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Home / Health / Terrifying New Drug Trend or Moral Panic? – Rolling Stone

Terrifying New Drug Trend or Moral Panic? – Rolling Stone



First, it was jenkem. So it was the bath salts. Now, the latest drug that parents are scaring off is a mood enhancer for dogs and cats.

Last week, the Fairfield Police Department in northern New Jersey issued a statement on Facebook warning people to avoid recreational use of Catnip Cocktail, a product intended to be used as an anxiolytic supplement for pets. The post was suggested by a raid on Nutrition Zone, a store of vitamins and supplements, at the beginning of this month, during which the FPD seized 61 bottles of Catnip Cocktail (which were not displayed outdoors) or advertised by the store), as well as 28 bottles of human growth hormone (HGH) and seven magazines of hand guns and rifles.

The shop owner, Giovanni Sicico, 48, was arrested and slapped with numerous accusations, including three counts of third-degree possession of a drug I plan. According to the ten. Det. Charles Zampino of the FPD, was transported to the Essex County jail to await his appearance in court.

According to a post on the Fairfield Police Department's Facebook page, the police learned that Catnip Cocktail was being abused when officers were called to a local shopping center in July 201

8 "to investigate an individual who was dancing, screaming and acting abnormally in front of a hairdresser. " The man was arrested and found with six bottles of Catnip Cocktail on his person. The receipts indicated that the Catnip Cocktails had been purchased by Nutrition Zone, a health food store in the mall where he was arrested.

To hear the FPD, this was not the only meeting the police had with Catnip Cocktail. In November 2018, the officials accused a man of driving under the influence following reports that "he acted irrationally, was extremely confused and oblivious to his surroundings", by mail; bottles of Catnip Cocktail were found in his car. And in February 2019, the agents responded to news of an unconscious man lying outside a fitness center, which was also found with a bottle of Catnip Cocktail. The police administered Narcan and the man regained consciousness and was sent to the hospital.

According to FPD chief Anthony Manna, the bust was intended as a warning sign to Catnip Cocktail distributors to prevent the drug from becoming a complete trend: "In the execution of today's search warrant, the Department Fairfield Police sent a clear message that we will do everything possible to ensure that Catnip Cocktail does not become the next drug trend. " And the media responded in a kind way, referring to Catnip Cocktail as a substance which is "getting [people] dangerously high" and "making people crazy".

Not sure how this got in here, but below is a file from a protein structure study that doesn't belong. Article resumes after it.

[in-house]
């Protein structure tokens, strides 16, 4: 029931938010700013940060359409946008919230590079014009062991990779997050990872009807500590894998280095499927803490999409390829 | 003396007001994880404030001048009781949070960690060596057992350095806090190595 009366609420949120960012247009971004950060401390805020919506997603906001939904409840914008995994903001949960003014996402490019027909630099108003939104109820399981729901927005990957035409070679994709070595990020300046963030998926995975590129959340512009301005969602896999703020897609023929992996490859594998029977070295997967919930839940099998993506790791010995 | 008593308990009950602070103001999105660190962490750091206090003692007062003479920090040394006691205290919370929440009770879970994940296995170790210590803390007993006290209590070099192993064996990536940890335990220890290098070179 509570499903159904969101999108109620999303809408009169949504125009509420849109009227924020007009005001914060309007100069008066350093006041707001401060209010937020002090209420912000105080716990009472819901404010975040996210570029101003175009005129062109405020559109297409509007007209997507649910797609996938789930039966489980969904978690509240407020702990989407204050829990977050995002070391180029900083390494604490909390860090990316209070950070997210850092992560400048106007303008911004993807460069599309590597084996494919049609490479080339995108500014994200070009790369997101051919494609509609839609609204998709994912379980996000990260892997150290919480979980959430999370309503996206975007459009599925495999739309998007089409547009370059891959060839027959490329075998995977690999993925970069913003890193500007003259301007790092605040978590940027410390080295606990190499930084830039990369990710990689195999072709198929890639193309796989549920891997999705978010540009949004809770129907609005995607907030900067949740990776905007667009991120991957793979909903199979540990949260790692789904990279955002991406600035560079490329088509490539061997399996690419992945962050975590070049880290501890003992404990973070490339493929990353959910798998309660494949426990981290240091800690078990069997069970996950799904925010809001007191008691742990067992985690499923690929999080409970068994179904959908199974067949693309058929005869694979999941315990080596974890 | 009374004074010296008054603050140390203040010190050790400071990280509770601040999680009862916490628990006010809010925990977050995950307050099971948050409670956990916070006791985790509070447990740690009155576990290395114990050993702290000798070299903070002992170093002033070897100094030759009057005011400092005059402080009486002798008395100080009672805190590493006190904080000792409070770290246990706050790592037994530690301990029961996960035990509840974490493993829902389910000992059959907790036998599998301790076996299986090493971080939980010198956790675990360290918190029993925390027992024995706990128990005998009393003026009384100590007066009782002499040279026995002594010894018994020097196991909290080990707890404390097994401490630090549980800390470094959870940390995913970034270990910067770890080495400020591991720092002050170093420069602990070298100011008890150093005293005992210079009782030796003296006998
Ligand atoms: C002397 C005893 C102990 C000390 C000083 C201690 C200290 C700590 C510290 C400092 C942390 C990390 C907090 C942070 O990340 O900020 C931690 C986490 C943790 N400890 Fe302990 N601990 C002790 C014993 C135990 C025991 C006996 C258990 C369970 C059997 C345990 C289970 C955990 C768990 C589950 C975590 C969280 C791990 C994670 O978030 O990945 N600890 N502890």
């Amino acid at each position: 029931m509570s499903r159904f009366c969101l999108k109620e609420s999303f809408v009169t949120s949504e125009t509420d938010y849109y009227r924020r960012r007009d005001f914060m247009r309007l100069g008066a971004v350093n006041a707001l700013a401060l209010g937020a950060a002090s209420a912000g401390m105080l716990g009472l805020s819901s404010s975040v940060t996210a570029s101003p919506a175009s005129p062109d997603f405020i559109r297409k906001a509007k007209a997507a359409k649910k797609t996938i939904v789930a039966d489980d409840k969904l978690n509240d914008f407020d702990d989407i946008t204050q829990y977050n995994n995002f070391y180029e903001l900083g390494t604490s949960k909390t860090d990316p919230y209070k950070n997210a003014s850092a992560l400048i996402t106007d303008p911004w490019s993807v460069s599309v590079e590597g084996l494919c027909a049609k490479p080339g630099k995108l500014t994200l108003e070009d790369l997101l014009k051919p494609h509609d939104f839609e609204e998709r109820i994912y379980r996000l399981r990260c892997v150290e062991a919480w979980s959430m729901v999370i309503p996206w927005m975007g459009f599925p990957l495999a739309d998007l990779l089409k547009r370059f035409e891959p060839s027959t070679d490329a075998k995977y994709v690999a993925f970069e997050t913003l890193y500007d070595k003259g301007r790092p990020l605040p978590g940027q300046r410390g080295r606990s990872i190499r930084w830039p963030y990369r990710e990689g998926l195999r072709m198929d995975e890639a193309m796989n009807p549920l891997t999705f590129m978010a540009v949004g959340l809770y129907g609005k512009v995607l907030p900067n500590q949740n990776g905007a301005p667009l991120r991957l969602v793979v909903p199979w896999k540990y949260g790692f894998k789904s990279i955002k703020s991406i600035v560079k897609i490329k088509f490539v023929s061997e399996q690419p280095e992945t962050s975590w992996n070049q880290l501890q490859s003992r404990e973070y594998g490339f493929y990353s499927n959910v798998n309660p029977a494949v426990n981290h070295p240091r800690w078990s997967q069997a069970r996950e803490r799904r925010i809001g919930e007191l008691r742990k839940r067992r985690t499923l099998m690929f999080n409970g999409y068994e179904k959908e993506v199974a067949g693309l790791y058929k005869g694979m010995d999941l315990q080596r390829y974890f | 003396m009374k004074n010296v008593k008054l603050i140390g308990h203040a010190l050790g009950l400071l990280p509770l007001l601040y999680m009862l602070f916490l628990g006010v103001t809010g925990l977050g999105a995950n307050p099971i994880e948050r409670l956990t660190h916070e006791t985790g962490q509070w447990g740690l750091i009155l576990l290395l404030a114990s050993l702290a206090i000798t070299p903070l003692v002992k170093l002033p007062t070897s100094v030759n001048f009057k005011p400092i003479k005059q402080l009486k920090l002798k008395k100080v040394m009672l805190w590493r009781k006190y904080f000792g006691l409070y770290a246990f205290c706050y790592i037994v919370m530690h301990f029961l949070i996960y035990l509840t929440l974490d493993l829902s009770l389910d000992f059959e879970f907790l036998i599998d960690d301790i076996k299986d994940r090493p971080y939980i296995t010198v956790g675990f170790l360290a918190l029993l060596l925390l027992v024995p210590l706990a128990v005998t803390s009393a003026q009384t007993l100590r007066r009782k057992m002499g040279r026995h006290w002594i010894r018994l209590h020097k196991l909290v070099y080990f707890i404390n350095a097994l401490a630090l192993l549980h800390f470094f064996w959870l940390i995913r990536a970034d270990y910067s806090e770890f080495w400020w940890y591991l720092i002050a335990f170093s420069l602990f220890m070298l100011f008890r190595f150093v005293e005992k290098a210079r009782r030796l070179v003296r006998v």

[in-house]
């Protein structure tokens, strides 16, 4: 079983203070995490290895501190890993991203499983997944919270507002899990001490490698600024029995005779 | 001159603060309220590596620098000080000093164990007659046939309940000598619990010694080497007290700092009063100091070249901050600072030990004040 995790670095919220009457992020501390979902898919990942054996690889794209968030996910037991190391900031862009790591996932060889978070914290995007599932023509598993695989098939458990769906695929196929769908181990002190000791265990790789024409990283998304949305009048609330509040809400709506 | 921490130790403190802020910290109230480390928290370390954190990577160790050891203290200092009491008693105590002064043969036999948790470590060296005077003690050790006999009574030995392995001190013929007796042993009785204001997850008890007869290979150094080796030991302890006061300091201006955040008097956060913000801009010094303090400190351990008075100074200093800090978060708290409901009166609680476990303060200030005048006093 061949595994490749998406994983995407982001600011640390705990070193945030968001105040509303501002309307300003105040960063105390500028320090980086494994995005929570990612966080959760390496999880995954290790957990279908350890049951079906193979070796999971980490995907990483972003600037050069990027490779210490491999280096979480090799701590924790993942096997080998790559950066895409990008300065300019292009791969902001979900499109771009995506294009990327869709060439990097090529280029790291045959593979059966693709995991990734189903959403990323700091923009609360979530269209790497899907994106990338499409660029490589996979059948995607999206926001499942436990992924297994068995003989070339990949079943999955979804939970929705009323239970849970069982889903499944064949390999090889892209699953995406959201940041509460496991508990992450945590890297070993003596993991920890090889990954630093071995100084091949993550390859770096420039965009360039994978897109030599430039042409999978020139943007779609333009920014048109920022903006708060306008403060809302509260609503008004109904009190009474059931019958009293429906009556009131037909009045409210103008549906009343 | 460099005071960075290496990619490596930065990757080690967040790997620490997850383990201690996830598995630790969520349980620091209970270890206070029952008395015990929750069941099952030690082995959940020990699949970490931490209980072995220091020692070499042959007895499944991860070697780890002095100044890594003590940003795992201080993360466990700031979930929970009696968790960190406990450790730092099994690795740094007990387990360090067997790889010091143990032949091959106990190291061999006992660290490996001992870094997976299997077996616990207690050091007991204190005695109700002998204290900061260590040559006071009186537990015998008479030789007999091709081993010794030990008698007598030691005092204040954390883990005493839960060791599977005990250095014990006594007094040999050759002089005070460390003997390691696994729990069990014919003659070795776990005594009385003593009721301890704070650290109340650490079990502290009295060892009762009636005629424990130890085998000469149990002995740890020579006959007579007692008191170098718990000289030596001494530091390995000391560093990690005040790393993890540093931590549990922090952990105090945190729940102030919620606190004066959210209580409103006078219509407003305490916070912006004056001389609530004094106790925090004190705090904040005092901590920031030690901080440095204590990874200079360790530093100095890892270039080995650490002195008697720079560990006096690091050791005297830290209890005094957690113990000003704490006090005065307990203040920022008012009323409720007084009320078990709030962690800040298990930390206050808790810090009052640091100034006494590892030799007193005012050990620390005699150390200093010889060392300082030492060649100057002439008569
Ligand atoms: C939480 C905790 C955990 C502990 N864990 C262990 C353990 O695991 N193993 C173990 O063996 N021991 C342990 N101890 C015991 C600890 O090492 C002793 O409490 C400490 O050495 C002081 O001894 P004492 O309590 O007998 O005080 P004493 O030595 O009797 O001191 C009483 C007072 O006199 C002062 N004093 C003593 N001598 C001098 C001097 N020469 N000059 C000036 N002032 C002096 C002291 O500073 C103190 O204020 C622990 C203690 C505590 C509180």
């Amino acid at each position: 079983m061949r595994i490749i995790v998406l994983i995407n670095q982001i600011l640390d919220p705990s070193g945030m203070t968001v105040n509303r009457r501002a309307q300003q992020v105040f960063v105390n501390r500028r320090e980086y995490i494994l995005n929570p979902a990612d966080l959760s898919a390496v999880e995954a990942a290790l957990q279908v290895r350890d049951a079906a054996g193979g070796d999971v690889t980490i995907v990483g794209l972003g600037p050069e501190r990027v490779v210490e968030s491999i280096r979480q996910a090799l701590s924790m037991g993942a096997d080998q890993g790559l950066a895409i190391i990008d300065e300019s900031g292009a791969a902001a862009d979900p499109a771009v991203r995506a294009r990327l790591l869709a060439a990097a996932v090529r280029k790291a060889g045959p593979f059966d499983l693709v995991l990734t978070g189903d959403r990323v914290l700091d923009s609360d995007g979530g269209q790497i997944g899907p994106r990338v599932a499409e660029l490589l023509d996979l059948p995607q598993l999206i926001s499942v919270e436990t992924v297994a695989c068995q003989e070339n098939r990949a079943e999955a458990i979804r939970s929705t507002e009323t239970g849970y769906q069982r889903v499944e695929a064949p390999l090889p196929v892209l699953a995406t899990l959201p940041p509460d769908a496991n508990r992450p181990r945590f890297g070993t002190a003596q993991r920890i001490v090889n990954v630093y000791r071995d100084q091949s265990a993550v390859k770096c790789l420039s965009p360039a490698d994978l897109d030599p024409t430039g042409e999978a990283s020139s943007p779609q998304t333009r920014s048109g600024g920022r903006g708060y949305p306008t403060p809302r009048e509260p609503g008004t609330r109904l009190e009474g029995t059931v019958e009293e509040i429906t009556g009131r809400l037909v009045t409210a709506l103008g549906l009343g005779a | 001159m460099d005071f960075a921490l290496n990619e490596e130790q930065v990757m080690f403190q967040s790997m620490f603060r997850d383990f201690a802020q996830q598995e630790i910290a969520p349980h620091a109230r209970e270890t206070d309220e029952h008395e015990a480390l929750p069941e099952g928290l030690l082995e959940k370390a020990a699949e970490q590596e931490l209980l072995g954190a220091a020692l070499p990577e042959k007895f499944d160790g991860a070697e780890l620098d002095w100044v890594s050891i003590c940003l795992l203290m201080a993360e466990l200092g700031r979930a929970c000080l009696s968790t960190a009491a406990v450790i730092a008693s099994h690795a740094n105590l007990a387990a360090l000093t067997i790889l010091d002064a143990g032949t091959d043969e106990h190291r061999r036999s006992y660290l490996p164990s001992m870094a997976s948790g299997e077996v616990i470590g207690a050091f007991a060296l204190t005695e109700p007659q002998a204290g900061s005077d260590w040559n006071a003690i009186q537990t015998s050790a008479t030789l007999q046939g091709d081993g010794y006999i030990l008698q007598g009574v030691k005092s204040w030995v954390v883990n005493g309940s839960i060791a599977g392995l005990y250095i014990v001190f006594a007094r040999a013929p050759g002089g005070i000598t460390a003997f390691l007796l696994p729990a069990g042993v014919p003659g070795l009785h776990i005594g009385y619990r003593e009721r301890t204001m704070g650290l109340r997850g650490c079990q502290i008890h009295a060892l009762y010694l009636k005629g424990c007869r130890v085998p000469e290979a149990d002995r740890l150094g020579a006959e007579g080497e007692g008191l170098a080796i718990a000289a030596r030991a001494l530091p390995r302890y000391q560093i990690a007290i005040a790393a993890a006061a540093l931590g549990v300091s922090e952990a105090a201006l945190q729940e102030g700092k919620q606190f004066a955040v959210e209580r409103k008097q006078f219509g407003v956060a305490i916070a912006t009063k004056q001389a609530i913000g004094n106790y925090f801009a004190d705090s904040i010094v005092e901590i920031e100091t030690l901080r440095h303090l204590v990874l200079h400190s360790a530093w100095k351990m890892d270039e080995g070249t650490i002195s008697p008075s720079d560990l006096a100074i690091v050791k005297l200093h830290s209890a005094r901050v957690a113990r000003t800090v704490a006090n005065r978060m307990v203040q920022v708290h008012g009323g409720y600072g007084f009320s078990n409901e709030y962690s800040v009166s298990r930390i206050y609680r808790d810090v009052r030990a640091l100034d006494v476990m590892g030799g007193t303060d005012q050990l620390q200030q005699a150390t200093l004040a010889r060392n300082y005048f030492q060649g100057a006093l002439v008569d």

Which raises the question: exactly how many people actually abuse Catnip Cocktail to begin with?

To be clear, Catnip Cocktail doesn't seem to be totally harmless. Although the product is labeled "not for human consumption", it is sold mainly in smoking stores, not in pet stores. (A request to comment on the Catnip Cocktail website has not been returned, and it appears that the website is no longer active.) Probably because it contains 1-4 BDO or 1-4 butanediol, which is most often used in products for the commercial cleaning

According to the National Institute for Drug Abuse, 1-4 BDO is converted into a "drug rape given" GHB after ingestion, which means that it produces effects similar to GHB , like euphoria and a sense of relaxation. But if used improperly together with other substances, "it can cause serious consequences", such as "reduction of inhibition and sedation, vomiting, incontinence, agitation, convulsions, respiratory depression, coma and death", says Linda Richter, Ph .D, director of research and political analysis at the Center on addiction, citing a 2014 report from the World Health Organization (WHO).

Just as bath salts were before the passage of the 2012 synthetic drug prevention law, 1-4 BDO is not illegal at the federal level. But he showed risks: in 1999, the Food and Drug Administration (FDA) issued a public warning that declared 1-4 BDO a Class I health hazard, which means it carries a mortality risk, which has prompted many states, including New Jersey, to classify it as a Schedule I controlled substance.